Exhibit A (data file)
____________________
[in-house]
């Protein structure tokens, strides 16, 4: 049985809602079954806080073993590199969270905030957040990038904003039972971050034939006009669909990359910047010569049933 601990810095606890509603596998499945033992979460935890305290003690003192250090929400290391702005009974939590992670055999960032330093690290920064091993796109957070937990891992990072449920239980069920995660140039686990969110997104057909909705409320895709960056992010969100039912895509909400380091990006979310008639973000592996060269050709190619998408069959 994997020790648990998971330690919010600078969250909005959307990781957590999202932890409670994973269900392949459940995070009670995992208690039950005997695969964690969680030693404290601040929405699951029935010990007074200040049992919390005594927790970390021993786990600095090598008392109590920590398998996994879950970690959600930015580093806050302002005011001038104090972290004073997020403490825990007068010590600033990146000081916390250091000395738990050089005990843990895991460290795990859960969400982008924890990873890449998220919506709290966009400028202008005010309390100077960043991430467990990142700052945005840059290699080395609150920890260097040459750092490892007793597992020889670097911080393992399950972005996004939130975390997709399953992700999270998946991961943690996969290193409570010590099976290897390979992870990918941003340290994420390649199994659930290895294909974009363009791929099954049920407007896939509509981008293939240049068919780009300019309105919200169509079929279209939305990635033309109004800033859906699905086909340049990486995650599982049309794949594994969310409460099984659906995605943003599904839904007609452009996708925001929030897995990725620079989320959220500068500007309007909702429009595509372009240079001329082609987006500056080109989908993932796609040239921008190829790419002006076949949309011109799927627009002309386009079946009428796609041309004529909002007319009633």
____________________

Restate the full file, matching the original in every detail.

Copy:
[in-house]
């Protein structure tokens, strides 16, 4: 049985809602079954806080073993590199969270905030957040990038904003039972971050034939006009669909990359910047010569049933 601990810095606890509603596998499945033992979460935890305290003690003192250090929400290391702005009974939590992670055999960032330093690290920064091993796109957070937990891992990072449920239980069920995660140039686990969110997104057909909705409320895709960056992010969100039912895509909400380091990006979310008639973000592996060269050709190619998408069959 994997020790648990998971330690919010600078969250909005959307990781957590999202932890409670994973269900392949459940995070009670995992208690039950005997695969964690969680030693404290601040929405699951029935010990007074200040049992919390005594927790970390021993786990600095090598008392109590920590398998996994879950970690959600930015580093806050302002005011001038104090972290004073997020403490825990007068010590600033990146000081916390250091000395738990050089005990843990895991460290795990859960969400982008924890990873890449998220919506709290966009400028202008005010309390100077960043991430467990990142700052945005840059290699080395609150920890260097040459750092490892007793597992020889670097911080393992399950972005996004939130975390997709399953992700999270998946991961943690996969290193409570010590099976290897390979992870990918941003340290994420390649199994659930290895294909974009363009791929099954049920407007896939509509981008293939240049068919780009300019309105919200169509079929279209939305990635033309109004800033859906699905086909340049990486995650599982049309794949594994969310409460099984659906995605943003599904839904007609452009996708925001929030897995990725620079989320959220500068500007309007909702429009595509372009240079001329082609987006500056080109989908993932796609040239921008190829790419002006076949949309011109799927627009002309386009079946009428796609041309004529909002007319009633």